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About Me

Who am I?

Photograph of me with one of my cats

I come from Hull on the East Coast of the UK and lived, worked and studied in various places before arriving in Lancaster in 2014. Training as a counsellor reawoke an early interest in philosophical approaches to life that had somehow been left behind in my younger years. Since then I've reconnected with existential questions of how to be a person in the world and how to live a good and meaningful life in a world of uncertainty. In my personal life I enjoy a range of hobbies including dancing, computing, and graphic design. All the photographs on this website are my own. I am neurodivergent and have lived experience of anxiety. My pronouns are he/his/him.

I have almost 20 year's experience working as a lecturer and researcher in higher education and still work part-time as an academic. Through my higher education work I have more than a decade of experience supporting and mentoring students and working with disabled students. This had more than a passing influence on my desire to train as a counsellor.

Working as a counsellor brings a tremendous amount of meaning to my life and it is a privilege to work with people in a therapeutic way. Although I have a background in science I believe counselling is a deeply human activity and not something that is just scientific, technical or medical. I do not believe in just hearing about your symptoms and then giving you a prescription of things you need to fix or change. For me, that would just be putting up a barrier to another soul.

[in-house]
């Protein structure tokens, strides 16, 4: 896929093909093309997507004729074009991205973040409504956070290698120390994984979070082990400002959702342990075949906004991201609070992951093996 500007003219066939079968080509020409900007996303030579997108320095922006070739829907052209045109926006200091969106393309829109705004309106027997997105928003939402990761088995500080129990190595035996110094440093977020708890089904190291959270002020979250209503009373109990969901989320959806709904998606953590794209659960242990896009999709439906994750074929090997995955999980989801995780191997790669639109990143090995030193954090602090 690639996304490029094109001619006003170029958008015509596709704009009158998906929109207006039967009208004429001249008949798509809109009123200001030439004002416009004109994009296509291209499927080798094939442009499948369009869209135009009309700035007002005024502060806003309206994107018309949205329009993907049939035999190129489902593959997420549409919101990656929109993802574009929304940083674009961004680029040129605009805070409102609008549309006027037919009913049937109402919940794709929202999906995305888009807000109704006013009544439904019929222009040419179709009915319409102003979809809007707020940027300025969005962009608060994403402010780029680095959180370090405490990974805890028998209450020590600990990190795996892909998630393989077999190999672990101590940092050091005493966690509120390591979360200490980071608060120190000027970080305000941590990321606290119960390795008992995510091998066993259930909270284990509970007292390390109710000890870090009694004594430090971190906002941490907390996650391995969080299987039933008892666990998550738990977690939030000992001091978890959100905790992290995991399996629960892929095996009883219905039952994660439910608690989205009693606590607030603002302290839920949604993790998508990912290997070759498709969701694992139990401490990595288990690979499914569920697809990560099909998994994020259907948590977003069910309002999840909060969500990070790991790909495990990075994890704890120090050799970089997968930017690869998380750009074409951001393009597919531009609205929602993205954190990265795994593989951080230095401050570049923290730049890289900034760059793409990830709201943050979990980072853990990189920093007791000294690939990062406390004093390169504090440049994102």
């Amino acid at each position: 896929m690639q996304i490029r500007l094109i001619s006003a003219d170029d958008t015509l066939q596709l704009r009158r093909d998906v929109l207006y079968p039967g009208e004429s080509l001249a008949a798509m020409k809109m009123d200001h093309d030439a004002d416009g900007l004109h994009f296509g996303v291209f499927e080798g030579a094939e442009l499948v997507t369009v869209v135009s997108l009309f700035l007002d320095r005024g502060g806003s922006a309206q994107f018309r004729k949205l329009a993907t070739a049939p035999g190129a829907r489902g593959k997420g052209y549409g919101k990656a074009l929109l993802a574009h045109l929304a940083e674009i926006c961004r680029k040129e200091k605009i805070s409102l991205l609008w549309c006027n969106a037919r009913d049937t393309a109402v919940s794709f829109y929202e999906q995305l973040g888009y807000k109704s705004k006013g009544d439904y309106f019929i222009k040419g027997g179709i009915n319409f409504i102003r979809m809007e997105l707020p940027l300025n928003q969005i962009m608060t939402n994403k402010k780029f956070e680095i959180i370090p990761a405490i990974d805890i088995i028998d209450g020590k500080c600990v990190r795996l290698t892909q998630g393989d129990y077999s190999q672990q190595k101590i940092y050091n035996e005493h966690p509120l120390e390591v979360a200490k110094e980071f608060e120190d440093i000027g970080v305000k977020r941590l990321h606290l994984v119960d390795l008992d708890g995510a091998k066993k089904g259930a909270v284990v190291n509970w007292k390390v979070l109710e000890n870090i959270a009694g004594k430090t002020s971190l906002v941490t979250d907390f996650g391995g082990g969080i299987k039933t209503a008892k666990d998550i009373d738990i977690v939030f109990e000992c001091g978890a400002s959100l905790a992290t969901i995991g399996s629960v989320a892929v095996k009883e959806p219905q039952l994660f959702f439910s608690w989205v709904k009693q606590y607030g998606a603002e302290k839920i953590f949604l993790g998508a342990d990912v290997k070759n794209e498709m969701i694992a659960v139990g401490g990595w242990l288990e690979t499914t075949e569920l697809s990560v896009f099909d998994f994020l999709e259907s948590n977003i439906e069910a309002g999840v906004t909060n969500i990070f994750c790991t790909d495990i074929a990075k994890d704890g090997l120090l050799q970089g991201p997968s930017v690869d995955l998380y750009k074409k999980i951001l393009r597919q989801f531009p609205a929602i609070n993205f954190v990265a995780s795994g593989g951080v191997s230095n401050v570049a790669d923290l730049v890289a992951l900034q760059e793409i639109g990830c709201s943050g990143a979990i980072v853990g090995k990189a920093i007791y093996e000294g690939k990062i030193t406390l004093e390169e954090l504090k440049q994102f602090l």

How did I end up training as a counsellor?

Photograph of me in my counselling room

After a period of difficulty with my own mental health and a desire to find greater meaning in my own life I supported disabled students in higher education for three years. I realised that supporting and helping people was something that was important to me — particularly in supporting people to be who they wanted to be.

The care, acceptance and empathy I had received from other counsellors in my own journey had also left a deep impression on me. This led me to take the decision to train as a counsellor and psychotherapist. I started with an Introduction to Counselling Skills course at the University of Cumbria in 2020 and followed this with a full postgraduate course.

Qualifications and Experience

Photograph of my counselling room

I have a Postgraduate Diploma in Counselling and Psychotherapy from the University of Cumbria and am a Registered Member of the British Association for Counselling and Psychotherapy (BACP) (#398249) who are accredited by the Professional Standards Authority for Health and Social Care. This means I meet the required standards to practice as a professional therapist. I follow the BACP ethical practice guidelines. The BACP ethical practice guidelines also require me to continually develop my training and skills by undertaking training each year.

I'm experienced at working with clients experiencing a range of difficulties but in particular I have experience working in drug and alcohol addiction and recovery. The following is a partial list of areas in which I have counselling experience:

I have a particular interest in ADHD, Autism and other forms of neurodiversity.

As part of my working life in academia I have extensive experience supporting disabled students and students with mental health difficulties. I wrote a dissertation on mental health and introversion for my higher education teaching qualification (2017). I am also active in advocating for increased compassion, support, acceptance and equal employment opportunities for people with disabilities. My other qualifications include: